Perhaps some one could find a use for it in their games.

I was thinking,
Having a string of murders that can be traced to some poor soul holding this sword could make a for an interesting Jack the Ripper style murder mystery plot.

The Story of Mailik and Hyrum:
     Seven skeletons of seven priests each with a silver dagger sprouting from the back of its neck hunched over the stone box. The inches of dust laid crossed everything in the room like a shroud; it was obvious we were the first to see this scene in a very long time. I told Hyrum not to touch anything, I had seen him eyeing the dagger, but it gave me a bad feeling. Looking into the stone box I saw a pile of dark brown and red dust covering a short sword. I brushed away to ancient dust and carefully removed the blade mindful of any movement or lines that might be attached. The swords blade was pale white as if made from ivory, the hilt a cold blue-black metal the pommel was carved into a human hand holding a rough hew grey stone, the balance was perfect as fine as I had ever held.

The next thing I remember I woke covered in blood, Hyrum laid dead next to me, horribly mauled, disfigured. I knew I had done it, I have no idea why, I had known him for years, but the blade was still in my hand, bathed in blood and it seemed heavy so very heavy, I could barely shift it.
Then nothing but a blur, the blade let me see my first victim because I had known him, he was a friend and I think it had to be that way. That was a year ago, but from then on I stalked the night killing for the blade feeding it, more animal than man.

Now here I lay, spent, exhausted, nothing left. I wish I had never seen that tomb, never touched that sword, but it’s too late. I have no idea how many people I have killed, no idea how many lives I have ruined. I deserve this fate.

Three weeks ago the clouds lifted as if from nightmare I woke, huddled near a river bank dressed in rags, stained with dirt and blood, the taste of  the gods know not what in my mouth, the sword in my hand. It had released me, I don’t know why, I don’t care. I walked to the falls near Avreth and cast the blade into the spring torrent, it was the last of my strength and I hope that accursed thing is washed to the sea. No one should have to live as I have.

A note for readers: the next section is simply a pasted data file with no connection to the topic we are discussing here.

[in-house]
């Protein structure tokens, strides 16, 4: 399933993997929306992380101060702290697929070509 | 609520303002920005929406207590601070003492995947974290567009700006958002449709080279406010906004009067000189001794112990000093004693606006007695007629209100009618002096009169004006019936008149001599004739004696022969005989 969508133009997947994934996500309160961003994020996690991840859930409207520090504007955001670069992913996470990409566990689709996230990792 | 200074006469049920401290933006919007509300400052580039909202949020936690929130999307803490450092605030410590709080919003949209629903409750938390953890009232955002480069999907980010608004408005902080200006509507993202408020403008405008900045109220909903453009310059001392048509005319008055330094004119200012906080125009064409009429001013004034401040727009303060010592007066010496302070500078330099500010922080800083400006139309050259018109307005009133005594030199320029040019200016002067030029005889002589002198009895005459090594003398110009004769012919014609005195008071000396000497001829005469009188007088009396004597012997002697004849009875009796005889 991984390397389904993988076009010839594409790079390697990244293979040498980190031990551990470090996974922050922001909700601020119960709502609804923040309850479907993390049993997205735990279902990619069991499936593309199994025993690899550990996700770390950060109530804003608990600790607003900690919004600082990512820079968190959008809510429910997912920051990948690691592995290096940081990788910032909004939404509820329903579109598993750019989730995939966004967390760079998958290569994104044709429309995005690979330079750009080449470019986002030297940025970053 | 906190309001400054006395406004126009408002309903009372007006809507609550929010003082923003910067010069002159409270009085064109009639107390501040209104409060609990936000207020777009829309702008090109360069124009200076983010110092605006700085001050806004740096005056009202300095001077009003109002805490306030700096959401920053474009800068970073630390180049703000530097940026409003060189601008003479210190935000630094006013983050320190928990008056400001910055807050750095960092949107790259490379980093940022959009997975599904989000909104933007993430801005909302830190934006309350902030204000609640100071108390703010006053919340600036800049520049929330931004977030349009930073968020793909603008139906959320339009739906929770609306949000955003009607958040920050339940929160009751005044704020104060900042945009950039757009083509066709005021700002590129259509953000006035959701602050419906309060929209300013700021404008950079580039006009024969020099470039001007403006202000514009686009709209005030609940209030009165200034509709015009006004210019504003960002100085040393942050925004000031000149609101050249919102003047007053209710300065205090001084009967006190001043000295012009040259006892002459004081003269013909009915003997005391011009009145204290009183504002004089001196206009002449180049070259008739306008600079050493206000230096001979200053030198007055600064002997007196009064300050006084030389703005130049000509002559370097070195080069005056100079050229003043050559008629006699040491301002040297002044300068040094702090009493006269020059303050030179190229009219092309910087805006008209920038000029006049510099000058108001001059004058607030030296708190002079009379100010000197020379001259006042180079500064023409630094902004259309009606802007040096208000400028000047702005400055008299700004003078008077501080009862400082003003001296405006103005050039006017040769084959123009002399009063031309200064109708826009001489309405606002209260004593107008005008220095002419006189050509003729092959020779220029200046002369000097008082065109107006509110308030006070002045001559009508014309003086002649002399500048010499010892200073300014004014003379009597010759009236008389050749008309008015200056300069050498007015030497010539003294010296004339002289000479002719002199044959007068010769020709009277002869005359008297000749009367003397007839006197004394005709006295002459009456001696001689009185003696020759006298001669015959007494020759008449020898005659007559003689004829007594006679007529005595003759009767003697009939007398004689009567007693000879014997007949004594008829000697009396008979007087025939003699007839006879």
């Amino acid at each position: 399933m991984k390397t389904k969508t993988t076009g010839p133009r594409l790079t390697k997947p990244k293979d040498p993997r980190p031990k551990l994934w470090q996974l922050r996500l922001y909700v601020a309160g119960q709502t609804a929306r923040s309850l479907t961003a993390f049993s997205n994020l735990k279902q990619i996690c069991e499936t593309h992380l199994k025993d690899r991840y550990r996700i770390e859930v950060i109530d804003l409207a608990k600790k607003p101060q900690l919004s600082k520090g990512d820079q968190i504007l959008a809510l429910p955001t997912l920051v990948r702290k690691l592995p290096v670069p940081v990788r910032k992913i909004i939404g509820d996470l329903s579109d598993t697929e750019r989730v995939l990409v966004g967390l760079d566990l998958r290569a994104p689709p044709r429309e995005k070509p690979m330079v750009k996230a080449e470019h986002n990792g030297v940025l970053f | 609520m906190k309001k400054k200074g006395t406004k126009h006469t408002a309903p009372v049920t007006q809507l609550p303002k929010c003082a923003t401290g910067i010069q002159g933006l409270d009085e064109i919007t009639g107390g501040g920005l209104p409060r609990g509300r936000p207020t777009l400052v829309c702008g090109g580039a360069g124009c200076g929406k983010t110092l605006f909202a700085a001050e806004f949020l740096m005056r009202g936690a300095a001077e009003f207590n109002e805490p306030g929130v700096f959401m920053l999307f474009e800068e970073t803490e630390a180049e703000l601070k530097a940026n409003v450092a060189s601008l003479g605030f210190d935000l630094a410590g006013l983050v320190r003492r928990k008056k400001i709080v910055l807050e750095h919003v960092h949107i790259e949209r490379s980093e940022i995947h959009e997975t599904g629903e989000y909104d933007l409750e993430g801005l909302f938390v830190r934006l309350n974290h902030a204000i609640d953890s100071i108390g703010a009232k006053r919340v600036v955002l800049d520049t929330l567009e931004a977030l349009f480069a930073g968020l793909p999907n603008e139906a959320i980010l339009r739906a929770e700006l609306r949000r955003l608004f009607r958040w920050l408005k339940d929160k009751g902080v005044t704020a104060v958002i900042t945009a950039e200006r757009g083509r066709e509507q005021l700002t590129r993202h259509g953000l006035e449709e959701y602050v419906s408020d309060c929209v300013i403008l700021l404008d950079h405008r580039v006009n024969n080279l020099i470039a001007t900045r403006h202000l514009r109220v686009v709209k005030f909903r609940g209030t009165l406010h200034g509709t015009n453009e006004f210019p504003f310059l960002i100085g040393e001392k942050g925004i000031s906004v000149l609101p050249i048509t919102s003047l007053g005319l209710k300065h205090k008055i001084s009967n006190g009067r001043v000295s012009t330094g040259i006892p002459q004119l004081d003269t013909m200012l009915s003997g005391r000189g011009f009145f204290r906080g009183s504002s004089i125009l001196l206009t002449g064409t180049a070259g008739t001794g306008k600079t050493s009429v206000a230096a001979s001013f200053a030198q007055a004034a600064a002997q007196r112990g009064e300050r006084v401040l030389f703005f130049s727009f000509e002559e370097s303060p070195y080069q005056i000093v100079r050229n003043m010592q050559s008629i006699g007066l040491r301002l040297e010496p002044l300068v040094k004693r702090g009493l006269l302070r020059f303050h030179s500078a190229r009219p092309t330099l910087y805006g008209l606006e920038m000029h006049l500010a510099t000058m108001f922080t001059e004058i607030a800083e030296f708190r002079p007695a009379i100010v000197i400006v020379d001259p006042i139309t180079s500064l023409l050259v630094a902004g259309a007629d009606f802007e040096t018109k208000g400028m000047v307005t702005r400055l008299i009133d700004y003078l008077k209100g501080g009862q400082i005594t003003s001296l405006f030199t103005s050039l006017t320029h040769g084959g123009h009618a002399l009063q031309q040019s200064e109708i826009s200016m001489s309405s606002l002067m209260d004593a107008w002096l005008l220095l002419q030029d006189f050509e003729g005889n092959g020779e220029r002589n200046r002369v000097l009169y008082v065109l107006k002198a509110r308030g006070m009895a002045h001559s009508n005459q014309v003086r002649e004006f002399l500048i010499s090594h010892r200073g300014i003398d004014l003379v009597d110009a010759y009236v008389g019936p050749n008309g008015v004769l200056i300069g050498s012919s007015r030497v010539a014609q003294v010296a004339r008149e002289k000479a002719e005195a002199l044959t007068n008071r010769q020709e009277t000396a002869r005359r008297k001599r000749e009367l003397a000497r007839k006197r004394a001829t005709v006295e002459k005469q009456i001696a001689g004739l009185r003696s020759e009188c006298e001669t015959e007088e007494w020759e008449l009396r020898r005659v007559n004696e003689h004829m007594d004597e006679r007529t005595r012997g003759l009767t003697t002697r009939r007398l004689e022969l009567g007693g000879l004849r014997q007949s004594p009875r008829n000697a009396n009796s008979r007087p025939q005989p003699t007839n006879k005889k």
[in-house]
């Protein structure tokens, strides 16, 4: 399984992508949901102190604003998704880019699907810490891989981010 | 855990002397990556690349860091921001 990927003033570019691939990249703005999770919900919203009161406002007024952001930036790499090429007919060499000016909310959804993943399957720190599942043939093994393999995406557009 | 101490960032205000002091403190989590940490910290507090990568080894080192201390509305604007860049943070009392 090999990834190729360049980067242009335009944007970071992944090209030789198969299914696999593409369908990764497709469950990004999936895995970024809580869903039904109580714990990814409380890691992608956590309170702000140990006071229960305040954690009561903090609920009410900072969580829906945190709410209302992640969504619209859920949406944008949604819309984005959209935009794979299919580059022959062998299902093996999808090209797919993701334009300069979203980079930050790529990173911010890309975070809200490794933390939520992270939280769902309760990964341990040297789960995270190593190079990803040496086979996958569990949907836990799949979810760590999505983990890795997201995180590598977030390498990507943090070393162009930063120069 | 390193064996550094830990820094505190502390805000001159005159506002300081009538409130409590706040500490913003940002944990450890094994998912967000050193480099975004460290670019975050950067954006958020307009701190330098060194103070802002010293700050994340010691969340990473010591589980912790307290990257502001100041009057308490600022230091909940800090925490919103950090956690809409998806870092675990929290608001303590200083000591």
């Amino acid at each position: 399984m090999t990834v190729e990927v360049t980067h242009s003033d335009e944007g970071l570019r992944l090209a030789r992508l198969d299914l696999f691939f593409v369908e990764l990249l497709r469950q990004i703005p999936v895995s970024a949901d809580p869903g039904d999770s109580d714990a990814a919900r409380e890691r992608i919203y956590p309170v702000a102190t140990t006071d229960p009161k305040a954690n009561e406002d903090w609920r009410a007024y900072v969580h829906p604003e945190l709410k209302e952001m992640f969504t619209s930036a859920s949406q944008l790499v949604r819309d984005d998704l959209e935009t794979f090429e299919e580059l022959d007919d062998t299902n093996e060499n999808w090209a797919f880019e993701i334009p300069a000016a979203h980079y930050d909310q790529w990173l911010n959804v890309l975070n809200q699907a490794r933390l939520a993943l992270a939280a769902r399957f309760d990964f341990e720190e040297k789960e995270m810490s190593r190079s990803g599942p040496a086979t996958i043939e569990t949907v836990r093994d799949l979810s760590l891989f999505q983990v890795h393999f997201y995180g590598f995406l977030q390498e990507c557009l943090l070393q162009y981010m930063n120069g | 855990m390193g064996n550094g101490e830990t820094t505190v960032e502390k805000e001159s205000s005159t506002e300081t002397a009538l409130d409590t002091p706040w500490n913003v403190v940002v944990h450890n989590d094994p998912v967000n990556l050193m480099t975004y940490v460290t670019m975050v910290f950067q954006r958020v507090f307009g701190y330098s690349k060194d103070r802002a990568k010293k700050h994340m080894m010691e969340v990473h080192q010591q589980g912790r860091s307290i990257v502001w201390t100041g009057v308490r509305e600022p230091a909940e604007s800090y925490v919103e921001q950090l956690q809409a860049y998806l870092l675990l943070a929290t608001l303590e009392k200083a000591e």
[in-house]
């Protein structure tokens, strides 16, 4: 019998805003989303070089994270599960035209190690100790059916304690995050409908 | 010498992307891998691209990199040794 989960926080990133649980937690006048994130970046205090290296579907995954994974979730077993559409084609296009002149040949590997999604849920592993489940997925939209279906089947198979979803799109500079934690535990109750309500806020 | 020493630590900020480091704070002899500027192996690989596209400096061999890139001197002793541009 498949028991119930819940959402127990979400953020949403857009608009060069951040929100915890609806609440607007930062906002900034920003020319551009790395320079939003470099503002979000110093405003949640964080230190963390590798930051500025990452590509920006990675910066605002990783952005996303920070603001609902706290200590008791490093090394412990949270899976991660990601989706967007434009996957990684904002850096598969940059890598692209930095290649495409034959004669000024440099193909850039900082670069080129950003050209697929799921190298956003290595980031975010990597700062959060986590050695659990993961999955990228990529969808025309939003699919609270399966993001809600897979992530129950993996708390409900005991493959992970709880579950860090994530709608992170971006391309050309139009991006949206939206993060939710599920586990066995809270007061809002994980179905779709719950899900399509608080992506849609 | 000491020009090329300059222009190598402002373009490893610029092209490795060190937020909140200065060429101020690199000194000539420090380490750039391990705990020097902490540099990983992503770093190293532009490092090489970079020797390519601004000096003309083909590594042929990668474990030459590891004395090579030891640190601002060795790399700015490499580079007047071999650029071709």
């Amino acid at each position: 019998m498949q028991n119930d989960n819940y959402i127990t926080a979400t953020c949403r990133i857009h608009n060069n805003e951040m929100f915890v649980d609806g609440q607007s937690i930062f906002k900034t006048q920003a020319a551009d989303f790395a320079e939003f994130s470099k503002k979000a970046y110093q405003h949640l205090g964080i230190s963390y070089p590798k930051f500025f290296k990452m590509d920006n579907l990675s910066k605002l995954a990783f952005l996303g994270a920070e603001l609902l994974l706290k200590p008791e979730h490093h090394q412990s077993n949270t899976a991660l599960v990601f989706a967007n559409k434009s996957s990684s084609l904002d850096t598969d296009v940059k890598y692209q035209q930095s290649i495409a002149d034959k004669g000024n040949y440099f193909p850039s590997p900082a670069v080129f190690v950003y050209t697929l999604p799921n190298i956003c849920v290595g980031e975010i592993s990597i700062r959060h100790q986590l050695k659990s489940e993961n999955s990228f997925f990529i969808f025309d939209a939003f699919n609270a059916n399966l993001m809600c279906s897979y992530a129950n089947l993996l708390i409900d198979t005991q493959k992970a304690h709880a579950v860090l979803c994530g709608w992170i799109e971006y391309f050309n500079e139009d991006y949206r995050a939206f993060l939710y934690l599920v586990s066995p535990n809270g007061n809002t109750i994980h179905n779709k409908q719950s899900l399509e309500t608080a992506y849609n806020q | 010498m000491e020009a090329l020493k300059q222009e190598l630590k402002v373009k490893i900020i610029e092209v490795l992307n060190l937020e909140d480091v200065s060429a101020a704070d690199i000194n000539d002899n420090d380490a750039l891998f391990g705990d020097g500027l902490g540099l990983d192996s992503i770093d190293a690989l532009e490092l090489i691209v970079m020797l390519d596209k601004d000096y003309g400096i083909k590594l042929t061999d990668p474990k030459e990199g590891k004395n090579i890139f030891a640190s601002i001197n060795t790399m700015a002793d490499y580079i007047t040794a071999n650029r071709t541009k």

Then I wondered, and you found me here, I can wander no more, I can take no food, while my mind is finally clear my body has given up. I will die here today, resting against this tree looking out over this glade. I do not deserve burial; I offer only a warning, if you find the sword I spoke of leave it where it lay. Take your leave and go pray to whatever god you make your peace with, and never return.

Sword of Stone and Blood
(or Lephrith's devil fang blade)

Cursed Short sword:

Brief: A pale blade made of an unknown material similar to ceramic, a dark forges steal hilt, a pommel carved into the figure of a man’s hand holding a lump of granite shot through with red quartz.
Damage 1d6 / 1d8

Attack bonus Variable, see below (damage and hit)
Cursed: The sword has an insatiable thirst for human blood.

When a person first holds the sword they must save Vs spells at -3. Every time the sword is drawn thereafter the character will have to repeat the save versus spell without a penalty.

If the save passes the person will simply get a strong feeling of foreboding. 

If the save fails the character will fall under the spell of the sword and viciously attack the person nearest to them.

The victim of the curse will go on to attack and attempt to kill another victim each night.
During this time the sword is completely in control of the wielder, allowing them just enough autonomy to hunt for food, and scavenge together enough resources to barely stay alive. 
The sword will often drive them to other violent and evil acts, such mutilating their victims and acts of cannibalism.

These unfortunate victims usually take to the forests and stay concealed during the day, emerging at nigh to kill for the sword, regardless of class a victim will take to a savage life of banditry using stealth and surprise to coldly murder unsuspecting victims.

  • Each consecutive night the sword is granted a kill, it’s to hit and damage bonus goes up by one, until it reaches a maximum of +6/+6.
  • At +6/+6 any one wielding the sword may make 2 attacks per round, and will grant the wielder a +3 to their strength and dexterity attribute. (In effect they become a murder machine driven by the swords blood lust.)
  • Each night the sword does not taste blood the bonus drops by 1.
  • Each month a victim is under the swords curse, the victim permanently looses 1 Constitution.
  • When a victim has run out of constitution, its body is too broken down from living under the curse to be of any further use; the sword rejects its host and breaks the spell. A victim in this condition will die 1d4 weeks after the spell is broken.
  • If the sword is forced from a victim the victim must save vs. death or die, if the save is a success the spell is broken.
  • If the victim is killed so be it, the sword will wait to be handled again.
  • A person that can trace his or her heritage directly back to Lephrith may wiled the blade and while still being driven to kill as often as possible, will maintain their faculties while gaining the  bonuses the sword provides.